As the noble Baroness argued so well, not having unisex annuities is clearly discriminatory. We do not permit discrimination in employment law, and pensions are deferred pay. In the United States and Canada, annuities bought with employment-funded sums must be unisex—in the strongholds of capitalism it is unisex—and the market may not judge by gender. A similar rule would make all DC payments unisex just as DB pension payments are. Unisex annuities are also used in the state pension system in the UK and Sweden.

Would anyone in the House believe, as the noble Baroness said, that a DB occupational pension should pay out different pensions for the same pay and years? Should a woman teacher, police officer or civil servant retiring at the same age and on the same pay as a male colleague receive a lower final-salary pension? I cannot believe that anyone in the House would support that, yet we are allowing it to happen in DC schemes because it suits and is easy for the private market. Do we think it acceptable that two office managers, a man and a woman, on the same pay and service, in a final salary scheme for 20 years and with the same pension promise, should expect, when the employer closes that scheme and switches over to a DC scheme, to receive unequal pensions for the next 15 years as a result of the employer’s decision? Is that fair? It is clearly discriminatory.

A couple of years ago the Pensions Policy Institute carried out some useful research on the effect of unisex annuities on men’s and women’s financial returns. It found that unisex annuities, despite widespread belief, would not damage men’s retirement income and could usefully improve women’s. In any case, annuity income for most pensioners is only a minor part of their retirement income, which is largely dependent on state benefits.

The PPI research showed that at 65 the best unisex rates are the same as a male annuity rate, which is 14 per cent higher than the comparable female figure. The PPI’s figures on £50,000 in 2004-05 were: £2,754 for a woman, £3,149 for a male and £3,151 for a unisex annuity. Win, win. In a competitive market where it was compulsory, the PPI calculates, the male rate might reduce fractionally by, at worst, 3 per cent and the women’s rate would improve considerably, by 10 per cent or more. Annuity rates today, of course, are somewhat higher.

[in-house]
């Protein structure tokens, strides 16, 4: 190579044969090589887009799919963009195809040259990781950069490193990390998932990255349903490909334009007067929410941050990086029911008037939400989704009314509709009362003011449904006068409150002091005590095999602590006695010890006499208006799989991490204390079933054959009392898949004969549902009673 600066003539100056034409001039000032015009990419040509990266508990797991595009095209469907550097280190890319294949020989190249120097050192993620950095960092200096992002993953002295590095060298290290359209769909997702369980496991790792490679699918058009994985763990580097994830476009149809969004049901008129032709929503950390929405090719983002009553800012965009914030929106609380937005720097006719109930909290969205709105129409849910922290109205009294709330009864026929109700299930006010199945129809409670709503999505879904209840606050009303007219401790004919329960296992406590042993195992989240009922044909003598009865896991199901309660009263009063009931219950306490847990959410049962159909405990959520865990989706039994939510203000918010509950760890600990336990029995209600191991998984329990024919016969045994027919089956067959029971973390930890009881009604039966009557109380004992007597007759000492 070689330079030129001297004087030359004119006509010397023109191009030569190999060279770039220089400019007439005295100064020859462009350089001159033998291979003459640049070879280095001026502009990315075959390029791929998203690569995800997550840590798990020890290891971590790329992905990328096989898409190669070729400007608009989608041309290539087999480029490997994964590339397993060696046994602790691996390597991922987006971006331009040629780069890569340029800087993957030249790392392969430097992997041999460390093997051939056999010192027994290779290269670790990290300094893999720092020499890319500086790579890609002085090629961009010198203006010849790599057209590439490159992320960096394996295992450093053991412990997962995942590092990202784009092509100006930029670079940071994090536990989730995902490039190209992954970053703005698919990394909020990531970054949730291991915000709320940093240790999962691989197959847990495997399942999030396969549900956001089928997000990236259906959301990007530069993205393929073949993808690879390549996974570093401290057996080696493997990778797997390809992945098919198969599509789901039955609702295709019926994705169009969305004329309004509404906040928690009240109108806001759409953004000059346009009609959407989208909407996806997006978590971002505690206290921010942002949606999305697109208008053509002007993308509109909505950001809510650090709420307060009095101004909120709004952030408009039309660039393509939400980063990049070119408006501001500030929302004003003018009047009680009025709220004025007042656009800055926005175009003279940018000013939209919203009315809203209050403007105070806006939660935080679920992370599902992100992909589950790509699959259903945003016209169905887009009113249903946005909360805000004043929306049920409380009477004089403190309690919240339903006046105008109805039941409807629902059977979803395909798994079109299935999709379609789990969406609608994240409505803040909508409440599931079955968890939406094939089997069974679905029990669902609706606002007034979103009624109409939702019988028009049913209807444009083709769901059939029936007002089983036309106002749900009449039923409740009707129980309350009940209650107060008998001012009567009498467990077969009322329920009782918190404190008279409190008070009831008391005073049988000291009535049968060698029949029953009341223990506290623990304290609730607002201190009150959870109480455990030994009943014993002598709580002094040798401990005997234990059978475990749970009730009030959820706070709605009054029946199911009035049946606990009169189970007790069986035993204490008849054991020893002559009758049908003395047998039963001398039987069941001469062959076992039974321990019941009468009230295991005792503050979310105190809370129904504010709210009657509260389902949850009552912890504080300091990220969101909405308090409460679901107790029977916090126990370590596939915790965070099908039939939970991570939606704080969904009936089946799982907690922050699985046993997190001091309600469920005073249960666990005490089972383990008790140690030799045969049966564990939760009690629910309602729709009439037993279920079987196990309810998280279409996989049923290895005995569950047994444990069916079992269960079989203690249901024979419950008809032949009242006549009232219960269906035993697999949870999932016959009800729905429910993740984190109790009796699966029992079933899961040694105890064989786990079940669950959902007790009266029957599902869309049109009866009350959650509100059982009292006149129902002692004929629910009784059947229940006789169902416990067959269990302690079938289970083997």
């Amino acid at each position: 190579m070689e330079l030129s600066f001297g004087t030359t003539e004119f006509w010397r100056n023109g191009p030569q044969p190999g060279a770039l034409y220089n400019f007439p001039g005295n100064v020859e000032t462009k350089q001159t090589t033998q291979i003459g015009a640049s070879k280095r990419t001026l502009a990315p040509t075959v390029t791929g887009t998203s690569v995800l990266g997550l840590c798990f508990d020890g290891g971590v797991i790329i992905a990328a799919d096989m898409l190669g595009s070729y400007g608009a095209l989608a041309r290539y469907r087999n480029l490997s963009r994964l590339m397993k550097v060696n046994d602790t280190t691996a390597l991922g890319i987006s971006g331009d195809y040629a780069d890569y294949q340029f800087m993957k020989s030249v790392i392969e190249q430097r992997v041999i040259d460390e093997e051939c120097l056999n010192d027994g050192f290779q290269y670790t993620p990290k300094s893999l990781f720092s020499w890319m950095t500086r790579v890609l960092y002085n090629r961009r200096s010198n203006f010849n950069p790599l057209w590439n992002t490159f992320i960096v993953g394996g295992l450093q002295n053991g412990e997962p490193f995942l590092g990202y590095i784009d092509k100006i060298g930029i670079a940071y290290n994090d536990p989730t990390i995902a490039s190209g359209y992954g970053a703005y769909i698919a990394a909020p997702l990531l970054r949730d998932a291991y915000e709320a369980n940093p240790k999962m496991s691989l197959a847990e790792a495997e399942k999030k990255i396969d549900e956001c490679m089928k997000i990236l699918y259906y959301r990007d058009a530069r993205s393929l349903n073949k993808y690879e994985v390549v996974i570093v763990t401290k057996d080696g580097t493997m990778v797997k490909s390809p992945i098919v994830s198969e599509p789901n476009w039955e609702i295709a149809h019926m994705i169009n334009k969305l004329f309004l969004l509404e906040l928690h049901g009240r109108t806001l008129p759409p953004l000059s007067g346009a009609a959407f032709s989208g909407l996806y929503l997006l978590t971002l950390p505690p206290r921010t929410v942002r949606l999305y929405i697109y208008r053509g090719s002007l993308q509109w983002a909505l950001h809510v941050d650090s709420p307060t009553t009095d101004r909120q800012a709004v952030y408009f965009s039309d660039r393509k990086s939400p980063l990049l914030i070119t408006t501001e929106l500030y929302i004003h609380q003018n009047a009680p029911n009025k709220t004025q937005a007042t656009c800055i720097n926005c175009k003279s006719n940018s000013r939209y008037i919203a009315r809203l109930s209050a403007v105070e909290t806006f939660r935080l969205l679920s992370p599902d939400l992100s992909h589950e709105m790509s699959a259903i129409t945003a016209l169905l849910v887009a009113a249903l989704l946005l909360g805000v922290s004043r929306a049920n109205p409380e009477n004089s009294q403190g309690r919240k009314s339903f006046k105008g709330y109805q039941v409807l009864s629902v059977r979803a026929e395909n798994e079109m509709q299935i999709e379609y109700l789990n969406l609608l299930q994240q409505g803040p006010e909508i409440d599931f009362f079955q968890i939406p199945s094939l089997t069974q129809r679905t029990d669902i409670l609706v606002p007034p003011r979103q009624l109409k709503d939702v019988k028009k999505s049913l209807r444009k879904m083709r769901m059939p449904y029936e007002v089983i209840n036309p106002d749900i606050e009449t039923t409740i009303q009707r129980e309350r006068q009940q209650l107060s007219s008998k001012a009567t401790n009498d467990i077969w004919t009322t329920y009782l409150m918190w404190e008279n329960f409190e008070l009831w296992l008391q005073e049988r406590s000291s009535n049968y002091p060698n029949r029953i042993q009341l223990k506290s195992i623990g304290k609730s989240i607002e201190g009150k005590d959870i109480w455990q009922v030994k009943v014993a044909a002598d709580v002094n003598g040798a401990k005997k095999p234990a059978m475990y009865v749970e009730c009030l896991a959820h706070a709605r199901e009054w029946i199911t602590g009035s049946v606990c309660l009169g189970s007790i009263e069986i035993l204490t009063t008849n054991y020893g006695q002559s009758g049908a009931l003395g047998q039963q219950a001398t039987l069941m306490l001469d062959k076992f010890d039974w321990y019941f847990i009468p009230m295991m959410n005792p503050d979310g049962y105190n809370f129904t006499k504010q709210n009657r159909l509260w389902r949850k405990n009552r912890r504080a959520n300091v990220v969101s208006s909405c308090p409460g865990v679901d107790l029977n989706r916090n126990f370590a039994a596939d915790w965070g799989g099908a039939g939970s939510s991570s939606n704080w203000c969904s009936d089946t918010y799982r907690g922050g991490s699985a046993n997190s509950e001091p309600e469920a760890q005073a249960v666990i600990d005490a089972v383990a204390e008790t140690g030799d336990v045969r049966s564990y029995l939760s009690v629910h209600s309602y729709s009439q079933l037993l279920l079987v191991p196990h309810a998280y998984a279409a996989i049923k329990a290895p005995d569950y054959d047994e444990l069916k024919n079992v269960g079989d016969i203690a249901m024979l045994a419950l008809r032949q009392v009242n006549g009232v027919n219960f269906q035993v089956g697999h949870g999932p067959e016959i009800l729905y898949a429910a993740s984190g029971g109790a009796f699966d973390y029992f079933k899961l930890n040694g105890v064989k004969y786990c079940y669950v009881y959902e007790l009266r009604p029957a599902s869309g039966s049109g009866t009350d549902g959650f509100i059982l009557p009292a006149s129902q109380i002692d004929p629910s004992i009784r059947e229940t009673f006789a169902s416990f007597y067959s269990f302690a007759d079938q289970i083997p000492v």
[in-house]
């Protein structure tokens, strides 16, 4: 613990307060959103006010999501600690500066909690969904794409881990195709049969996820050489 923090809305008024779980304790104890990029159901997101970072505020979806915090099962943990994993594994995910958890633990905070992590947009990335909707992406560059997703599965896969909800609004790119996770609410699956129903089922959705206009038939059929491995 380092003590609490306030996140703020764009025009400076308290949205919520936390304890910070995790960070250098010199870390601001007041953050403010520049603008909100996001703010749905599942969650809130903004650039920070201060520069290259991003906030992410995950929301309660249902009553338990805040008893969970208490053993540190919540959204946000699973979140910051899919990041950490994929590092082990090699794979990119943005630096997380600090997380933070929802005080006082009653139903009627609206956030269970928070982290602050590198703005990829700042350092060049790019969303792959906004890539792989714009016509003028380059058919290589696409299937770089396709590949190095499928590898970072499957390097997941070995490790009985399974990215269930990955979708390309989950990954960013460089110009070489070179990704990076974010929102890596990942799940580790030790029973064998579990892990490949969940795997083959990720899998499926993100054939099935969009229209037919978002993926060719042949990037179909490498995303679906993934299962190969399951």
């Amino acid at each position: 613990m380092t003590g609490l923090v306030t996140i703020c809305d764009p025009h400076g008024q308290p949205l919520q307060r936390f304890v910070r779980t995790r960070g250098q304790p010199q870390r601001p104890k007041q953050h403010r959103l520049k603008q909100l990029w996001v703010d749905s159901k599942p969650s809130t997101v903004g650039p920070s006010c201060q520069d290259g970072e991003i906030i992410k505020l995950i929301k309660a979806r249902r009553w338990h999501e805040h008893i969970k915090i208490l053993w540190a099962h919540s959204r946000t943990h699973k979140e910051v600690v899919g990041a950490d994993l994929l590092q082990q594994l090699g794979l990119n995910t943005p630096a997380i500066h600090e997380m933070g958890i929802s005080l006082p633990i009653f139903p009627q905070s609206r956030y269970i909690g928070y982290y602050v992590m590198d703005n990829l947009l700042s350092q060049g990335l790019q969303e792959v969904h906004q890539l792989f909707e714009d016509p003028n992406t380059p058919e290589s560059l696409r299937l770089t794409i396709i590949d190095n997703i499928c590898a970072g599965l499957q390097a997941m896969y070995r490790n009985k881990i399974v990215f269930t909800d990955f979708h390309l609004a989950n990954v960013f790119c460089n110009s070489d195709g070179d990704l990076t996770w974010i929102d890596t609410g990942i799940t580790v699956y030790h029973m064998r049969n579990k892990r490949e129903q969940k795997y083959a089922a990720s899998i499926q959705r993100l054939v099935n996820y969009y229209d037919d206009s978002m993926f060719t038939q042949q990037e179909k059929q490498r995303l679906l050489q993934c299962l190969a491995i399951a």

It is true that women who only have access to income from their husband’s annuity might lose out if his income took a tiny drop. The identical argument was used against equal pay in the 1950s and the 1960s—that married women were dependent on their husband’s wage and would therefore lose out if other women got equal pay and possibly depressed male rates—and it took the law and Barbara Castle to say that such discrimination was not acceptable. We should say the same about pensions. In any case, three-quarters of annuities are single life, so wives are unaffected, and with joint life annuities, as I have said, there is virtually no difference between the male and the unisex rate. We expect to see women develop their own pensions. If the gains and losses are relatively tiny and it is fair to pay men and women the same final-salary pensions, it is discriminatory not to do so in DC pensions, especially as DB schemes fold into DC schemes.